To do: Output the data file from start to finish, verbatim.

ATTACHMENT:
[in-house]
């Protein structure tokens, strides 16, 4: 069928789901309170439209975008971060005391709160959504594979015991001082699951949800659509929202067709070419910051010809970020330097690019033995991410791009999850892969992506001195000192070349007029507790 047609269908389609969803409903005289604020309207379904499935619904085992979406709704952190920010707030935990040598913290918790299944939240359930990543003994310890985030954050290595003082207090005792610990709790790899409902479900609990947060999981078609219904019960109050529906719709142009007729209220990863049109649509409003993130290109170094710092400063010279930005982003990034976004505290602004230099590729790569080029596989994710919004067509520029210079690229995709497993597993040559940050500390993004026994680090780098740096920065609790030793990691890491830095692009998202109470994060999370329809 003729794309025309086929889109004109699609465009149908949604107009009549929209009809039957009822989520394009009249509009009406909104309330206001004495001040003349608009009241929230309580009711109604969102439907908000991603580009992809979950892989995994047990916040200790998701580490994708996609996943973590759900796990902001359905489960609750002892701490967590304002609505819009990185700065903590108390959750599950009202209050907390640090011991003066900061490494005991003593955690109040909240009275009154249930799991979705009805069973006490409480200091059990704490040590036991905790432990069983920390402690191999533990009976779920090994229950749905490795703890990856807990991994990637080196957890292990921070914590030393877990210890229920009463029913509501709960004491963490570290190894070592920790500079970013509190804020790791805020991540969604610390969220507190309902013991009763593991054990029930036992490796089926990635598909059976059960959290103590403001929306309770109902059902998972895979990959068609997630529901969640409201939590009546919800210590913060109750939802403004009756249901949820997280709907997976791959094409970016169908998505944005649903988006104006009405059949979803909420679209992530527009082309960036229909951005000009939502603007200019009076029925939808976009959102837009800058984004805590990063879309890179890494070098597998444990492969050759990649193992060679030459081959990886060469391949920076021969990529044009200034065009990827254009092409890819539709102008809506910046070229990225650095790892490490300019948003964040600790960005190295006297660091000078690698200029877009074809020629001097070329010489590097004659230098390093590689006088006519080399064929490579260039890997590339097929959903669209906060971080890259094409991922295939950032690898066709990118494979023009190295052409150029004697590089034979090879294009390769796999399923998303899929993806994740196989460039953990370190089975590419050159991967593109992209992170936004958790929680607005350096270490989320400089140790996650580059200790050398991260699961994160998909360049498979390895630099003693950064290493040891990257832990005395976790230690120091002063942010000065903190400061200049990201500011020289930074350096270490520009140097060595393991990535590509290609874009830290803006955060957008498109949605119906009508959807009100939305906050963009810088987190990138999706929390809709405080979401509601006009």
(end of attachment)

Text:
[in-house]
């Protein structure tokens, strides 16, 4: 069928789901309170439209975008971060005391709160959504594979015991001082699951949800659509929202067709070419910051010809970020330097690019033995991410791009999850892969992506001195000192070349007029507790 047609269908389609969803409903005289604020309207379904499935619904085992979406709704952190920010707030935990040598913290918790299944939240359930990543003994310890985030954050290595003082207090005792610990709790790899409902479900609990947060999981078609219904019960109050529906719709142009007729209220990863049109649509409003993130290109170094710092400063010279930005982003990034976004505290602004230099590729790569080029596989994710919004067509520029210079690229995709497993597993040559940050500390993004026994680090780098740096920065609790030793990691890491830095692009998202109470994060999370329809 003729794309025309086929889109004109699609465009149908949604107009009549929209009809039957009822989520394009009249509009009406909104309330206001004495001040003349608009009241929230309580009711109604969102439907908000991603580009992809979950892989995994047990916040200790998701580490994708996609996943973590759900796990902001359905489960609750002892701490967590304002609505819009990185700065903590108390959750599950009202209050907390640090011991003066900061490494005991003593955690109040909240009275009154249930799991979705009805069973006490409480200091059990704490040590036991905790432990069983920390402690191999533990009976779920090994229950749905490795703890990856807990991994990637080196957890292990921070914590030393877990210890229920009463029913509501709960004491963490570290190894070592920790500079970013509190804020790791805020991540969604610390969220507190309902013991009763593991054990029930036992490796089926990635598909059976059960959290103590403001929306309770109902059902998972895979990959068609997630529901969640409201939590009546919800210590913060109750939802403004009756249901949820997280709907997976791959094409970016169908998505944005649903988006104006009405059949979803909420679209992530527009082309960036229909951005000009939502603007200019009076029925939808976009959102837009800058984004805590990063879309890179890494070098597998444990492969050759990649193992060679030459081959990886060469391949920076021969990529044009200034065009990827254009092409890819539709102008809506910046070229990225650095790892490490300019948003964040600790960005190295006297660091000078690698200029877009074809020629001097070329010489590097004659230098390093590689006088006519080399064929490579260039890997590339097929959903669209906060971080890259094409991922295939950032690898066709990118494979023009190295052409150029004697590089034979090879294009390769796999399923998303899929993806994740196989460039953990370190089975590419050159991967593109992209992170936004958790929680607005350096270490989320400089140790996650580059200790050398991260699961994160998909360049498979390895630099003693950064290493040891990257832990005395976790230690120091002063942010000065903190400061200049990201500011020289930074350096270490520009140097060595393991990535590509290609874009830290803006955060957008498109949605119906009508959807009100939305906050963009810088987190990138999706929390809709405080979401509601006009």